Survey Findings on HKSAR Government’s Popularity in April 2021 Released by Hong Kong Institute of Asia-Pacific Studies at CUHK
A telephone survey was conducted from 16 April to 26 April, 2021 by the Hong Kong Institute of Asia-Pacific Studies, The Chinese University of Hong Kong to study the popularity of the HKSAR Government. The major findings are summarised as follows:
Satisfaction with the HKSAR Government. According to the current survey in April 2021, 14.0% of the 706 respondents expressed satisfaction towards the HKSAR Government, 58.3% said they were dissatisfied, and 26.5% answered ‘in-between’. The corresponding figures for March 2021 were 15.1%, 60.0%, and 23.8%, respectively. The statistical analysis shows that the results for April 2021 were not statistically significant different from those of March 2021. However, when comparing the figures with those from April 2020, the difference in percentage distribution between April 2021 and April 2020 was found statistically significant.
Rating of Chief Executive Carrie Lam. The survey in April 2021 indicated that the performance rating of Chief Executive Carrie Lam (with a point scale ranging from 0 to 100, 50 as the passing mark) stood at 28.4 on average, slightly higher than the rating for March 2021 (27.2). However, the statistical significance test (t-test) shows that the mean difference between the rating in April 2021 and the rating in March 2021 was not statistically significant. When comparing her current rating (28.4) with that of April 2020 (26.8), the mean difference of the two months was also not statistically significant.
Ratings of Three Secretaries. The ratings of the Chief Secretary for Administration (Mathew Cheung), Financial Secretary (Paul Chan) and Secretary for Justice (Teresa Cheng) in April 2021 were 28.0, 31.7 and 20.9 respectively. The corresponding figures in March 2021 were 27.1, 29.4 and 18.8. The comparison of the ratings of the three Secretaries between April 2021 and March 2021 did not find any statistically significant differences. When their ratings in April 2021 were compared with the respective figures in April 2020, it was not statistically significant.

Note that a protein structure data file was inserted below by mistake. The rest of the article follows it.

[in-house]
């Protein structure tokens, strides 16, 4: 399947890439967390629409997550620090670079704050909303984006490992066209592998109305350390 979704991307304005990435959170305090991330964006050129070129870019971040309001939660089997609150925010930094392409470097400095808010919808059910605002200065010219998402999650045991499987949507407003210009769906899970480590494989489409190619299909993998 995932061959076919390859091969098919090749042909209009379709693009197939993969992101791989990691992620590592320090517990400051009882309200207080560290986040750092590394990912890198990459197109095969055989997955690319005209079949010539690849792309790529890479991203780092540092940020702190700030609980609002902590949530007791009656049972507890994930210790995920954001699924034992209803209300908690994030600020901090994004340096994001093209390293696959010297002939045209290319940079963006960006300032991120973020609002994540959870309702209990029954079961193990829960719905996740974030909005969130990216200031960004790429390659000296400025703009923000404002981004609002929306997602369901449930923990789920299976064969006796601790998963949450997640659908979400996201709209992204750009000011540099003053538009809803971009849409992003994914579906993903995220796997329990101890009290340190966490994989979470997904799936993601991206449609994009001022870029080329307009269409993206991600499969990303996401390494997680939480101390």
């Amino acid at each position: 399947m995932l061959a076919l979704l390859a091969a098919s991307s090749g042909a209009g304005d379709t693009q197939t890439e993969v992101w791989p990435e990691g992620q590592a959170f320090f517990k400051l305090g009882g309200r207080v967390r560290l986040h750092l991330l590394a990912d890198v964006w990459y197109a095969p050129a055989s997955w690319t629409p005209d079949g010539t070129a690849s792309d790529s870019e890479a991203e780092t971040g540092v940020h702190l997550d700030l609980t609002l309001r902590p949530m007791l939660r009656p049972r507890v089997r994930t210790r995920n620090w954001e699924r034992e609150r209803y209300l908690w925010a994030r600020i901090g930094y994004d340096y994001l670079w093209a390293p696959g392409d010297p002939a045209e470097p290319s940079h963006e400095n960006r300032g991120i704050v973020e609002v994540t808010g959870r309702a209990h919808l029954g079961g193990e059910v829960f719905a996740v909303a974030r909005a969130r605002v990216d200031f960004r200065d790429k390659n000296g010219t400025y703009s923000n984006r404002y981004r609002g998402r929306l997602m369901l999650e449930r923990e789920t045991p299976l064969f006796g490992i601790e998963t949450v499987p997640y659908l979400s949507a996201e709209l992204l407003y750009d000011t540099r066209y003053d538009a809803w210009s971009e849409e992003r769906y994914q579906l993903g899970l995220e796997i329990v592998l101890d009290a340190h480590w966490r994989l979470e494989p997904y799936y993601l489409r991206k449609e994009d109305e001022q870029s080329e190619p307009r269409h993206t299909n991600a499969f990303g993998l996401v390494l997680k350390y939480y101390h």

Trust in the HKSAR Government. As of April 2021, 16.5% of the respondents showed trust in the HKSAR Government and 51.4% expressed distrust; 30.2% answered ‘in-between’. The results in March 2021 were 18.0%, 52.7%, and 27.0%, respectively. No statistically significant difference was found in trust in the HKSAR Government between April 2021 and March 2021. Also, when comparing the figure in the current survey with those of April 2020, the difference between the percentages in April 2021 (Trust: 16.5%; Distrust: 51.4%) and the percentages in April 2020 (Trust: 19.3%; Distrust: 53.3%) was observed to be not statistically significant.
Trust in the Central Government. Regarding the level of trust in the Central Government in April 2021, 17.5% said they trusted it, 56.7% answered the opposite, and 23.6% said ‘in-between’. The respective figures from March 2021 were 16.7%, 56.7%, and 23.1%. No statistically significant difference was found between April 2021 and March 2021. And the difference between the percentages in April 2021 (Trust: 17.5%; Distrust: 56.7%) and the percentages in April 2020 (Trust: 16.7%; Distrust: 59.8%) was not found statistically significant.
In conclusion, the current survey results in April 2021 indicate that all the popularity indices (the public satisfaction level of the government performance, the performance rating of the Chief Executive and the three Secretaries, and even the trust in the HKSAR Government and the Central Government) were not significantly different from those in March 2021 (significance test shows the differences are not statistically significant). When compared with the survey conducted in April 2020, except the satisfaction level of the government performance, all the other popularity indices were not significantly different (significance test shows the differences are not statistically significant).
The survey employed a dual-frame sampling design that included both landline and mobile phone numbers. A total of 706 respondents aged 18 or above (landline: 362; mobile: 344) were successfully interviewed, with response rates of 30.2% (landline) and 31.6% (mobile). The sampling error for the sample size of 706 is estimated at plus or minus 3.69 percentage points at the 95% confidence level. Furthermore, the data of this survey was weighted based on the probability of the respondents being selected via dual-frame sampling design and relevant age-sex distribution of the population published by the Census and Statistics Department before analysis.